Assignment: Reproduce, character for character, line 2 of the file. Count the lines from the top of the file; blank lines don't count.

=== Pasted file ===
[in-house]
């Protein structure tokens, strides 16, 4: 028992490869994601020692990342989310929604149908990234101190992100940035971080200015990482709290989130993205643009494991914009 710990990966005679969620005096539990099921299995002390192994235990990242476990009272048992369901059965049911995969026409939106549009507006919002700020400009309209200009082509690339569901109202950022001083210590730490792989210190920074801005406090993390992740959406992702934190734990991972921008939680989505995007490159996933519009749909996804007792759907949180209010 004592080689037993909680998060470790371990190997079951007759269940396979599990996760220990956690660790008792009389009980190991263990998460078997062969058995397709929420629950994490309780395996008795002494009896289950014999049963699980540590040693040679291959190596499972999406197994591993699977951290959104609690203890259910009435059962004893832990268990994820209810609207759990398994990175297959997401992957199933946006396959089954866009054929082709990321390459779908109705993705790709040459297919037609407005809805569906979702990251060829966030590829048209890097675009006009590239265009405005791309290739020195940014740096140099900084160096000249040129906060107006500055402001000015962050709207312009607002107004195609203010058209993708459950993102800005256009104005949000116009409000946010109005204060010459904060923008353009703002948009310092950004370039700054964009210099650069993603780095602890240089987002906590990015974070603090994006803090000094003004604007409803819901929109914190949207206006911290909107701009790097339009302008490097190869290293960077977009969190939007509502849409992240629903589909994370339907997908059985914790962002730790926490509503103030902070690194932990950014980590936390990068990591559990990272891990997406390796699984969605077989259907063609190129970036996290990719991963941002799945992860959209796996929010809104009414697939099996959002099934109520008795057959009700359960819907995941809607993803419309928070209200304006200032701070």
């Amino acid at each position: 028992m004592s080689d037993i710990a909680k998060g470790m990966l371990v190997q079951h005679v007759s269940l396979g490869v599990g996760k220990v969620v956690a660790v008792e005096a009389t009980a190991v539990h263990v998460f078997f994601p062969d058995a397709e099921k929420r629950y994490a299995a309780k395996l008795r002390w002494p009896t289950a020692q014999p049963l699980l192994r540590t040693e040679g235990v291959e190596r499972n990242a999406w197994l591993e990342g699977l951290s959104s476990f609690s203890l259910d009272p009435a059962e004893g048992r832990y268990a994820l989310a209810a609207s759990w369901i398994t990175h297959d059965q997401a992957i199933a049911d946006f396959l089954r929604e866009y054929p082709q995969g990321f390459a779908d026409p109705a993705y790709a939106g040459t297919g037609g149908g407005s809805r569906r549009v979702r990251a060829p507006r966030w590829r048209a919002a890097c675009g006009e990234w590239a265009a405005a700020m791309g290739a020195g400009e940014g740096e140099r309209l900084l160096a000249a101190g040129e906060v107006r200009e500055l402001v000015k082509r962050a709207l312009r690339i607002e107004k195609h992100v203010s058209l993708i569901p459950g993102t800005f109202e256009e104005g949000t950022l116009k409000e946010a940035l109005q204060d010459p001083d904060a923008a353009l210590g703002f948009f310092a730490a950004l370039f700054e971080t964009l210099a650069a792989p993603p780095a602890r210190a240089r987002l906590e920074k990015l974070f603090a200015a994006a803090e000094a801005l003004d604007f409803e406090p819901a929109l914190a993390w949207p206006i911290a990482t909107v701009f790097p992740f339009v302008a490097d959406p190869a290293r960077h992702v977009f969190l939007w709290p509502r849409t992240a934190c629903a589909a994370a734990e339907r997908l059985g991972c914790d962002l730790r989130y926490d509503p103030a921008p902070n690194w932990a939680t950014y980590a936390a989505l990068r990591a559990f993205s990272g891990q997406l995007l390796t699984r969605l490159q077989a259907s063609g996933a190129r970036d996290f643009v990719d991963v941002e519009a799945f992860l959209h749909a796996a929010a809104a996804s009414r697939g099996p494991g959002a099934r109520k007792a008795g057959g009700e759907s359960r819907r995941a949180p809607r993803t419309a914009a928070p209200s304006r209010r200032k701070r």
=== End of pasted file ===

């Protein structure tokens, strides 16, 4: 028992490869994601020692990342989310929604149908990234101190992100940035971080200015990482709290989130993205643009494991914009 710990990966005679969620005096539990099921299995002390192994235990990242476990009272048992369901059965049911995969026409939106549009507006919002700020400009309209200009082509690339569901109202950022001083210590730490792989210190920074801005406090993390992740959406992702934190734990991972921008939680989505995007490159996933519009749909996804007792759907949180209010 004592080689037993909680998060470790371990190997079951007759269940396979599990996760220990956690660790008792009389009980190991263990998460078997062969058995397709929420629950994490309780395996008795002494009896289950014999049963699980540590040693040679291959190596499972999406197994591993699977951290959104609690203890259910009435059962004893832990268990994820209810609207759990398994990175297959997401992957199933946006396959089954866009054929082709990321390459779908109705993705790709040459297919037609407005809805569906979702990251060829966030590829048209890097675009006009590239265009405005791309290739020195940014740096140099900084160096000249040129906060107006500055402001000015962050709207312009607002107004195609203010058209993708459950993102800005256009104005949000116009409000946010109005204060010459904060923008353009703002948009310092950004370039700054964009210099650069993603780095602890240089987002906590990015974070603090994006803090000094003004604007409803819901929109914190949207206006911290909107701009790097339009302008490097190869290293960077977009969190939007509502849409992240629903589909994370339907997908059985914790962002730790926490509503103030902070690194932990950014980590936390990068990591559990990272891990997406390796699984969605077989259907063609190129970036996290990719991963941002799945992860959209796996929010809104009414697939099996959002099934109520008795057959009700359960819907995941809607993803419309928070209200304006200032701070």